- Commercial yoghurt is looked down upon by yoghurt purists. Yoghurt with chunkier fruit pieces is usually considered to be harder to get through, but more rewarding when you reach the end of the pot.
- Celebrities should be stopped from making yoghurt. They foist their horrible yoghurt upon the rest of us. That, or they lie, and get a professional yoghurt maker to secretly make their yoghurt for them. This is despicable. Everyone please stop buying these celebrity yoghurts before all the old-school yoghurt-makers go out of business.
- In modern times, yoghurts come with accoutrements, such as little corner helpings of crunchy flakes. Or yoghurt comes in over-processed tubes, to be sucked down and instantly discarded. We are dressing up our yoghurts, but surely traditional yoghurt is the best? However, it is good to be open to changes in the yoghurt industry. Eventually yoghurt-makers will no longer need packaging and will simply squirt their yoghurts directly into the consumers' mouths. This is to be desired. Apron sales will also go up.
- Yoghurt buyers are very susceptible to yoghurt packaging. Women yoghurt buyers like pink pots. Men yoghurt buyers like manly pots in bigger sizes. It used to be true that nobody over the age of twelve wanted to be caught eating a child yoghurt in a ridiculous brightly-coloured little pot in public, but nowadays it's much more acceptable to say you like child yoghurt. Getting in touch with your inner toddler, or some such rubbish. Still, child yoghurts are lots of fun, aren't they? That Harry Potter yoghurt was excellent.
- But, however you take your yoghurt, it will always be a very cultured thing to do.
Wednesday, 16 November 2011
Anyway, the other day on the blog I was musing about how the five people I'd meet in heaven would probably be the people I least wanted to see (forgive me for coming over all Sartre there). And that made me think - what if I could choose? On the basis of wanting to learn something about how they did what they did? So I could become a better writer? Although, obviously, I'd be dead myself at this point and probably not likely to pick up a pen again.
Hang on, that raises another question - would it be heaven if I couldn't write in it? Or would it be heaven if the desire to write was taken away? Blimey. Too many questions. So here's the game.
Name the three authors you'd like to meet in heaven. I'm going for three because I can't spend all day on this. I'm writing a new book, you know.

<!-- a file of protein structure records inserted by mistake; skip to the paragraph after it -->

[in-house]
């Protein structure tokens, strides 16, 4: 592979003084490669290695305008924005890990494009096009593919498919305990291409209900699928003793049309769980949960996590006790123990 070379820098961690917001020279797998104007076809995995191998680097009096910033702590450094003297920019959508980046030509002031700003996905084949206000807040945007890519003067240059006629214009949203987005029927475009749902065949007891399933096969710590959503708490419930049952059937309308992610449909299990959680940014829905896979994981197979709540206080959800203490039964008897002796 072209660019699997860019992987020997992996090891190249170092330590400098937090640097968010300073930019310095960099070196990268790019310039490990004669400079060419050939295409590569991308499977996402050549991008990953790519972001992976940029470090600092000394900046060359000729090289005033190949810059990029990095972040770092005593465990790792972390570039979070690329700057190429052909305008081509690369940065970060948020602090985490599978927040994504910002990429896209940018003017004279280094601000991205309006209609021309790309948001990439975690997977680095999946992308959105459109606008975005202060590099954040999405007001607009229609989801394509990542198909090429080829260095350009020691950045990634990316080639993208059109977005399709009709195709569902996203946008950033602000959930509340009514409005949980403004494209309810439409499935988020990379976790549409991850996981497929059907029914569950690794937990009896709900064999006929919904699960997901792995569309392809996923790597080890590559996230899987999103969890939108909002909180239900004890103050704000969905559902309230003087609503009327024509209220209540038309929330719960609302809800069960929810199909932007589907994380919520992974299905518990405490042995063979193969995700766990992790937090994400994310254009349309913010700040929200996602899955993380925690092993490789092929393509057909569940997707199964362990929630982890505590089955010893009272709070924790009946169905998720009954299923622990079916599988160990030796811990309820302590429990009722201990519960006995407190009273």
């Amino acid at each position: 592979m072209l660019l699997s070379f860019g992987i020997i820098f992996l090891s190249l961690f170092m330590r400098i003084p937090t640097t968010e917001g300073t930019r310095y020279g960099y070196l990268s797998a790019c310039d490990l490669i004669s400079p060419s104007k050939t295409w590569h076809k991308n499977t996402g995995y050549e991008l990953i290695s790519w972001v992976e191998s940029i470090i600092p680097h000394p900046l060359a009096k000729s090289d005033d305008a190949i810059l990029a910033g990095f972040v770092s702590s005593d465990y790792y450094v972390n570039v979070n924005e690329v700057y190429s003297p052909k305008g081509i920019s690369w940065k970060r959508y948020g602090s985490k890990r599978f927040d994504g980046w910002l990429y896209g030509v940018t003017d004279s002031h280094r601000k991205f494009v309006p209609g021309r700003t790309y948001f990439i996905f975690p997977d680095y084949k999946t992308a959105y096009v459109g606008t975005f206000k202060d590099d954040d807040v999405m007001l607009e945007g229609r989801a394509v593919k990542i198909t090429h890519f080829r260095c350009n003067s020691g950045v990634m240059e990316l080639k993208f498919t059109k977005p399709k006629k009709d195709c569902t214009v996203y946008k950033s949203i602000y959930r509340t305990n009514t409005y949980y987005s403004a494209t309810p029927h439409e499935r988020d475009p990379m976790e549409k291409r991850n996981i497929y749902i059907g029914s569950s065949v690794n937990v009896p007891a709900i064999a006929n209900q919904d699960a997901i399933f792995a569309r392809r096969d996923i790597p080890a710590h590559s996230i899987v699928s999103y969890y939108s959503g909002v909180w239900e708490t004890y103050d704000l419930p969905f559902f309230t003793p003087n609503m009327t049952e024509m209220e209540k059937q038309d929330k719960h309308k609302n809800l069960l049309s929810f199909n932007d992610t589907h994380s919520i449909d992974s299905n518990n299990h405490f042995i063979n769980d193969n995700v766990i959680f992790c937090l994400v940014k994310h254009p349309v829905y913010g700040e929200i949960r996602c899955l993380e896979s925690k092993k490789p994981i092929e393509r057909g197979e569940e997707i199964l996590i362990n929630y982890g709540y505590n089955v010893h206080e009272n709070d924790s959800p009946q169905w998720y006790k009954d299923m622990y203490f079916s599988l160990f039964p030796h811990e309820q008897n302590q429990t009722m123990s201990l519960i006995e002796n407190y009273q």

Rule out Shakespeare. Shakespeare meets you at the gate, okay? In writer heaven, he's Saint Peter. So can you name three dead writers that you think could teach you something about your craft? Who would they be? Here's mine:
1. George Eliot. Because although I'm writing surreal crazy stuff at the moment, and have written crime before, all I actually want to write someday is Middlemarch. How did she create that town, and sustain it, and make us care for every single person in it? I have trouble making the reader really care for one.
2. Dylan Thomas. Because he had the gift of putting music in his poetry. And because Under Milk Wood has the best opening monologue of any play, and I include Henry V in that assessment. How do you write something that makes the readers hold their breath?
3. Graham Greene. Because he made the moral processes of the mind so clear to his readers, when I just get tangled up in a sticky web of emotion when I attempt that. Writing a clear psychological intent through a character without making it obvious, and without deviation - that's real skill.
So there you have it. Who would you like to learn from? And would it be heaven for you with or without the desire and the equipment to write?
Tuesday, 15 November 2011
Friday, 5 August 2011
Tuesday, 2 August 2011
Wednesday, 20 July 2011
Tuesday, 5 July 2011
Saturday, 2 July 2011
The latest in the Ethelred and Elsie series was published yesterday. This instalment takes them (as the title cunningly suggests) to Egypt. Though I have parodied Christie titles before (Ten Little Herrings, The Herring in the Library) previous books have not really had plots that noticably paralleled Christie’s originals. This time however Elsie and Ethelred board a paddle steamer that is more or less recognisable from Death on the Nile - or as Elsie puts it, "the general picture I’m getting here is the Ritz with a paddle attached to the back". Of course the characters, the motives, most of the action and the solution to the mystery are totally different from Christie's – but then there is such a thing as copyright. And as Elsie herself observes: “how likely is that you’ll get a bunch of murders, spies, writers and other disreputable people on board one small boat? And, if you did, why would you choose to shoot somebody in a place you couldn’t make a decent get-away from?”
It has already received some very nice reviews on It’s a Crime, Milo’s Rambles and Shots Magazine
Friday, 1 July 2011
If you might remember last year, I mooted a Macmillan New Writers' anthology, noting that there are a fair few of us who are short story writers. My initial thoughts were to publish a themed anthology, but I'm eschewing this for more of a showcase format, in effect to show off the writers here and the different genres covered. Then the unifying theme across the anthology will be our link with Macmillan New Writing.